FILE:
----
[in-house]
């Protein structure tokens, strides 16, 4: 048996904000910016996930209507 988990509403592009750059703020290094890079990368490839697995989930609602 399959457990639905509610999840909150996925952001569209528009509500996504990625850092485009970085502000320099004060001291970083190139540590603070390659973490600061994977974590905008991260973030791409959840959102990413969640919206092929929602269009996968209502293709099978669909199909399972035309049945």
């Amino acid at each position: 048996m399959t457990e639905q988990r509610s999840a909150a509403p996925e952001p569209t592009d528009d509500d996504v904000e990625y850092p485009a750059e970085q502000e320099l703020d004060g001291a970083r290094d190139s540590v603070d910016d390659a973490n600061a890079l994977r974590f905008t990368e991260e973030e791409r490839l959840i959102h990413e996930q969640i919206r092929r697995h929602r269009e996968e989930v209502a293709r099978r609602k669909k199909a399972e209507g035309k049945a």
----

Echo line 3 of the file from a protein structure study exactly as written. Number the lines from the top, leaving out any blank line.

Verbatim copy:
């Amino acid at each position: 048996m399959t457990e639905q988990r509610s999840a909150a509403p996925e952001p569209t592009d528009d509500d996504v904000e990625y850092p485009a750059e970085q502000e320099l703020d004060g001291a970083r290094d190139s540590v603070d910016d390659a973490n600061a890079l994977r974590f905008t990368e991260e973030e791409r490839l959840i959102h990413e996930q969640i919206r092929r697995h929602r269009e996968e989930v209502a293709r099978r609602k669909k199909a399972e209507g035309k049945a």